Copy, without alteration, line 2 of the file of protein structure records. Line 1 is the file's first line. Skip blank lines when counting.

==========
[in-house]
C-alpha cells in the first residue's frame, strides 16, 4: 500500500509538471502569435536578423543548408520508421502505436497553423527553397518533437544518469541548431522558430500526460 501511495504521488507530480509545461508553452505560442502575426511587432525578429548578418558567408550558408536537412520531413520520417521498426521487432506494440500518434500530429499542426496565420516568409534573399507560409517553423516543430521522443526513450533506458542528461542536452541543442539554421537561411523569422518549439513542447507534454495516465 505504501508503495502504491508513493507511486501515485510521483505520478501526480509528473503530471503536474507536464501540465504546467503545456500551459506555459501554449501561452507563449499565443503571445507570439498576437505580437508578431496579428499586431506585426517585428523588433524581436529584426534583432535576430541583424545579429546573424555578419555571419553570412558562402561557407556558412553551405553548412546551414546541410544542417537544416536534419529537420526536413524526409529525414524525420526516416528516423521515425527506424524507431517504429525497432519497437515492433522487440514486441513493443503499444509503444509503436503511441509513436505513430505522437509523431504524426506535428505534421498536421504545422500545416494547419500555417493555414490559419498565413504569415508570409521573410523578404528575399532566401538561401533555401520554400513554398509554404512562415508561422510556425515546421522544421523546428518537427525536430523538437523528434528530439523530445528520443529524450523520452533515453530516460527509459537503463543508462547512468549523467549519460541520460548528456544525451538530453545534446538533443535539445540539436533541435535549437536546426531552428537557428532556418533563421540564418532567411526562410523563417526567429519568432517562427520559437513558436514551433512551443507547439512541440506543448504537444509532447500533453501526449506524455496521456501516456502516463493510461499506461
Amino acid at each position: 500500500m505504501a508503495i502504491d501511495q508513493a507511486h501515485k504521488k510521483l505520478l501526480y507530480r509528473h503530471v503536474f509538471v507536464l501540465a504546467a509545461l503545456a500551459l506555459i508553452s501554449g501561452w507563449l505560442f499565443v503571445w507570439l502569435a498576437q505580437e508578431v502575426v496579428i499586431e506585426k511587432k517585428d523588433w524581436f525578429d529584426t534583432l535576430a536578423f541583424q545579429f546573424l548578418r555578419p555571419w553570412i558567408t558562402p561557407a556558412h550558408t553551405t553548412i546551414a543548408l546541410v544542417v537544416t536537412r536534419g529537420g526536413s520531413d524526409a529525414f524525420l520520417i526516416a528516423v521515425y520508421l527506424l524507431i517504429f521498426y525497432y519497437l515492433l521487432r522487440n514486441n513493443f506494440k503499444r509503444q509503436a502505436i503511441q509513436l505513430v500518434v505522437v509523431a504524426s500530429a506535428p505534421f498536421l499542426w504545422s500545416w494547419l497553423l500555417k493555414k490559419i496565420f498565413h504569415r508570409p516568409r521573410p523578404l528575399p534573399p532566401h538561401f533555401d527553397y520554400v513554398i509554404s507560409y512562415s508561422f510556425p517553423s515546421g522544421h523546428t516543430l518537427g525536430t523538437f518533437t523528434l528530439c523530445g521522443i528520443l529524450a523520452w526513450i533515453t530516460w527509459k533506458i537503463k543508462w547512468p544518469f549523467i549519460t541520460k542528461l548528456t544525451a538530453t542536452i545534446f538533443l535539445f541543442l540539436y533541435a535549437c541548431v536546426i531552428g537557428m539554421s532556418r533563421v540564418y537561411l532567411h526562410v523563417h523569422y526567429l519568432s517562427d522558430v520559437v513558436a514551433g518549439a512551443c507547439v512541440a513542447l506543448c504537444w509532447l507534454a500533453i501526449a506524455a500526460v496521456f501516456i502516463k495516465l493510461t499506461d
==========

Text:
C-alpha cells in the first residue's frame, strides 16, 4: 500500500509538471502569435536578423543548408520508421502505436497553423527553397518533437544518469541548431522558430500526460 501511495504521488507530480509545461508553452505560442502575426511587432525578429548578418558567408550558408536537412520531413520520417521498426521487432506494440500518434500530429499542426496565420516568409534573399507560409517553423516543430521522443526513450533506458542528461542536452541543442539554421537561411523569422518549439513542447507534454495516465 505504501508503495502504491508513493507511486501515485510521483505520478501526480509528473503530471503536474507536464501540465504546467503545456500551459506555459501554449501561452507563449499565443503571445507570439498576437505580437508578431496579428499586431506585426517585428523588433524581436529584426534583432535576430541583424545579429546573424555578419555571419553570412558562402561557407556558412553551405553548412546551414546541410544542417537544416536534419529537420526536413524526409529525414524525420526516416528516423521515425527506424524507431517504429525497432519497437515492433522487440514486441513493443503499444509503444509503436503511441509513436505513430505522437509523431504524426506535428505534421498536421504545422500545416494547419500555417493555414490559419498565413504569415508570409521573410523578404528575399532566401538561401533555401520554400513554398509554404512562415508561422510556425515546421522544421523546428518537427525536430523538437523528434528530439523530445528520443529524450523520452533515453530516460527509459537503463543508462547512468549523467549519460541520460548528456544525451538530453545534446538533443535539445540539436533541435535549437536546426531552428537557428532556418533563421540564418532567411526562410523563417526567429519568432517562427520559437513558436514551433512551443507547439512541440506543448504537444509532447500533453501526449506524455496521456501516456502516463493510461499506461